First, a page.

The book reviews of UK children's author, Brian Keaney
A satire on the commodification of modern life, Number 11 begins with ten year old Rachel and her brother visiting their grandparents in their quiet suburban house. Her brother drops out of the story entirely but Rachel grows older, goes to Oxford and becomes a tutor to the children of a super-rich family.
The story also follows the fortunes of Rachel's school-friend Alison and her mother, a former pop-star who only ever had one-hit. Alison becomes an unemployed art-student and is set up by a journalist to look like a benefits cheat. Her mother appears on I'm A Celebrity Get Me Out Of Here and the experience ruins her life. In different ways, Rachel, Alison and her mother all fall victim to the machinations of the Winshaws, an influential family at the the heart of the British establishment.
Like all Coe's work, this is a highly political novel and you are left in no doubt about the author's perspective. He is disgusted by the inequality in our society, appalled by the callousness of the rich and powerful, and sickened by the omnipresence of the market. I wouldn't argue with any of that. What wearies me is his tendency to labour the point. There is no room for the reader to make up his or her own mind. You are constantly directed what to think and which conclusions to draw.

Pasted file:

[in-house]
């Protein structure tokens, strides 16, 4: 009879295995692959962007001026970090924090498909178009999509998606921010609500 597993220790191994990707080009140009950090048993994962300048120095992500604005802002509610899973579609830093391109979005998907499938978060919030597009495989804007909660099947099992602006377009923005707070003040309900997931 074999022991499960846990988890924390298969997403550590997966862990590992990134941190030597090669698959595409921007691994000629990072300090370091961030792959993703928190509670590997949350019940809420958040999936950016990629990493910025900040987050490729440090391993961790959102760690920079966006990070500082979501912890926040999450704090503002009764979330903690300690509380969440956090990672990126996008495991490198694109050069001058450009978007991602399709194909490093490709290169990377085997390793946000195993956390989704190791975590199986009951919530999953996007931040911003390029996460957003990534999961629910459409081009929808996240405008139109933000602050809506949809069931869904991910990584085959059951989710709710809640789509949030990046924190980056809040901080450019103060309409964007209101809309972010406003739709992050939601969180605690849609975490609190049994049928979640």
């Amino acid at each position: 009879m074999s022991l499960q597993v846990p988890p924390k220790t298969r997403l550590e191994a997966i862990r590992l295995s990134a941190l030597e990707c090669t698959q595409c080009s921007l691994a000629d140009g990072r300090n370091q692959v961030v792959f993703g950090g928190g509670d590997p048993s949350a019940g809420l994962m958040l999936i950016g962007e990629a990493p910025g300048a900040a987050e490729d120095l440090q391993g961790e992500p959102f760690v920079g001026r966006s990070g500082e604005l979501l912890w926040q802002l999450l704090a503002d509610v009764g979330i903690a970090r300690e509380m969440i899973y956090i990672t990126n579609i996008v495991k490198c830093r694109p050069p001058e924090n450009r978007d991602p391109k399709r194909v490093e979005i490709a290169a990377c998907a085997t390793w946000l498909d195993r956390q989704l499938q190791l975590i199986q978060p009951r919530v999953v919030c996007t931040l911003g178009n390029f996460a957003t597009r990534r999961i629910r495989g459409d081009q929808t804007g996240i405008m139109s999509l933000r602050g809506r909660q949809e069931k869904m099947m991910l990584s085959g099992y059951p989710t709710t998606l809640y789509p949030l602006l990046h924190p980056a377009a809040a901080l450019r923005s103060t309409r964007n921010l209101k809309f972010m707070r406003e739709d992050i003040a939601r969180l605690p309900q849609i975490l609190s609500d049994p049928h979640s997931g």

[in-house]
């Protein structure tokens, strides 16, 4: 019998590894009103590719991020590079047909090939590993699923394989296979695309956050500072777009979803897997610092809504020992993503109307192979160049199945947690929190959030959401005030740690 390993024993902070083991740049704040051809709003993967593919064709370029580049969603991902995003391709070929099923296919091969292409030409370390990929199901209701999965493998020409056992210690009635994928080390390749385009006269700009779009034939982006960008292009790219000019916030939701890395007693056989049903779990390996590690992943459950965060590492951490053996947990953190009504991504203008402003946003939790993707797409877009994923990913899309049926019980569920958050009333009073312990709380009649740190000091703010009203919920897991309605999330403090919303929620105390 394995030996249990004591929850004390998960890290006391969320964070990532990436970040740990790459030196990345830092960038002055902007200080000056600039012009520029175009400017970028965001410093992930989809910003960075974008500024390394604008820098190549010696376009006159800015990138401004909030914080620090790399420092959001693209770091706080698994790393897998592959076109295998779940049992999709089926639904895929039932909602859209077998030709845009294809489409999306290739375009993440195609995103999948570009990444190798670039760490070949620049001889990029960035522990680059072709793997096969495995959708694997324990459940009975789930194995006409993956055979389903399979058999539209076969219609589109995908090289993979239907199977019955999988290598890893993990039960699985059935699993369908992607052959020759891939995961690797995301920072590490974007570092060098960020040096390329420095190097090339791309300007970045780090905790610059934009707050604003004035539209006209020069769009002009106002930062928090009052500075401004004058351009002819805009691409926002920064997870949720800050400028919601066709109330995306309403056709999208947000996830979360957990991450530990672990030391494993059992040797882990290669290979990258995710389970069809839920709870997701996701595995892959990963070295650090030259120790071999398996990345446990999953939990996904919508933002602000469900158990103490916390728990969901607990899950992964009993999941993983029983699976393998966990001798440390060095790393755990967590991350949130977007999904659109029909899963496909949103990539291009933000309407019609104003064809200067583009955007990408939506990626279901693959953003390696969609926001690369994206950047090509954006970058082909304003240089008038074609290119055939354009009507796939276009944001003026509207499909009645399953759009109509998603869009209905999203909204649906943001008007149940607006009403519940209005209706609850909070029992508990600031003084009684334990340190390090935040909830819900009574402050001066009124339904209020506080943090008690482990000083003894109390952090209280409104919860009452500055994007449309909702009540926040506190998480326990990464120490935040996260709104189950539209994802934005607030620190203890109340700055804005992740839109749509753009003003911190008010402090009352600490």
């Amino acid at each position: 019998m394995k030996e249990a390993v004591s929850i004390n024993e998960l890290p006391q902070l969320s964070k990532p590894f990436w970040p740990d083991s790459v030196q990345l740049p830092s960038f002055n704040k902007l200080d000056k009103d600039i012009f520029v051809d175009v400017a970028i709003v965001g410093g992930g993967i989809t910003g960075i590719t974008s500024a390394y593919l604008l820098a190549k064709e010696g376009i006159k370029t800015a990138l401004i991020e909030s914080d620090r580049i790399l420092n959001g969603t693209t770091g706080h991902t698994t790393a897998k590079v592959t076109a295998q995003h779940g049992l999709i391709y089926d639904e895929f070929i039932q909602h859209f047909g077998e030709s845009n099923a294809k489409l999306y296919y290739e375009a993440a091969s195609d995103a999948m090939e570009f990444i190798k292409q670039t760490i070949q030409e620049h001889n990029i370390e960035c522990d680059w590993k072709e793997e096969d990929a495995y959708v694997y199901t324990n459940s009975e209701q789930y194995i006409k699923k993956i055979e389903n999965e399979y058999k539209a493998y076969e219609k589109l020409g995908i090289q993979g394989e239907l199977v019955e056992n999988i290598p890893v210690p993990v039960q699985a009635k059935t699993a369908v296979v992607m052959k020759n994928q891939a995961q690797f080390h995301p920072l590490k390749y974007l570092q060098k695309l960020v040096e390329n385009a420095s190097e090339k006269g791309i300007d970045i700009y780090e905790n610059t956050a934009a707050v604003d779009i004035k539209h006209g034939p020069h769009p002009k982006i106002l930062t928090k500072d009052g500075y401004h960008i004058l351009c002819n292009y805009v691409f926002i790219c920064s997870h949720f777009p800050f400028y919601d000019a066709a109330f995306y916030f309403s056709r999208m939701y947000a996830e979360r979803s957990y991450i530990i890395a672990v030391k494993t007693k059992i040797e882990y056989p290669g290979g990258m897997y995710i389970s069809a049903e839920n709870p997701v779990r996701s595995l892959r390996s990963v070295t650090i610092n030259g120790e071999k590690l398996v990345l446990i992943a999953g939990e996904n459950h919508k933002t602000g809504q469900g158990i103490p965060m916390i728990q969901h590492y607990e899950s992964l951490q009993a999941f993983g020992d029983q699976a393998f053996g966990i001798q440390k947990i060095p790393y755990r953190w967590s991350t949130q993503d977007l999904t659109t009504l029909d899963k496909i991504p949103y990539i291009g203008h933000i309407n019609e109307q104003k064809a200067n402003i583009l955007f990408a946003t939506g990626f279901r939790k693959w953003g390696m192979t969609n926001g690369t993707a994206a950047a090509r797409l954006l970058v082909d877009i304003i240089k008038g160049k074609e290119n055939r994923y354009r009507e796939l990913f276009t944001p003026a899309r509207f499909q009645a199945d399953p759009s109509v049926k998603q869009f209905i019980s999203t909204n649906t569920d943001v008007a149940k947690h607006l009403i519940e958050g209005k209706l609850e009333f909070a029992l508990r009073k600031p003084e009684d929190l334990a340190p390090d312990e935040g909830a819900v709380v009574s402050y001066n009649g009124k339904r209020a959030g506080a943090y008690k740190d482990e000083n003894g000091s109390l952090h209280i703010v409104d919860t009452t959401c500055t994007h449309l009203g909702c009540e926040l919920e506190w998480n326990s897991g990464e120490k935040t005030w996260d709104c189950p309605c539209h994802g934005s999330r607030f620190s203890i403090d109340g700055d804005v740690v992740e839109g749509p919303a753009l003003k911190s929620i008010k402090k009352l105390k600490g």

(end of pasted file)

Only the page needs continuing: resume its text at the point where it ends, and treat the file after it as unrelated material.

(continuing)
For me, the biggest drawback about this book, however, is not the polemic but the uneasy mixture of the real and the fantastical. Towards the end of the book the story becomes more and more surreal as people begin disappearing and their murders are investigated by a clownish policeman who is obsessed with his media image. Finally giant spiders emerge from excavations under the house of the super-rich family for whom Rachel works and begin dragging people off to their underground lair. It's deliberately left unclear whether this is real or simply the product of Rachel's exhausted imagination. I found this ambivalence something of a cop out.
The tone of the book veers between the sententious and the farcical and that's an uncomfortable combination. There are parts that are genuinely funny and parts that are intellectually engaging but they are all wrapped up in a kind of structural whimsy as the novel takes on the form of the narratives being studied by the characters Rachel encounters. Coe is playing with form here in a way that is certainly clever but which nonetheless left me feeling distinctly underwhelmed..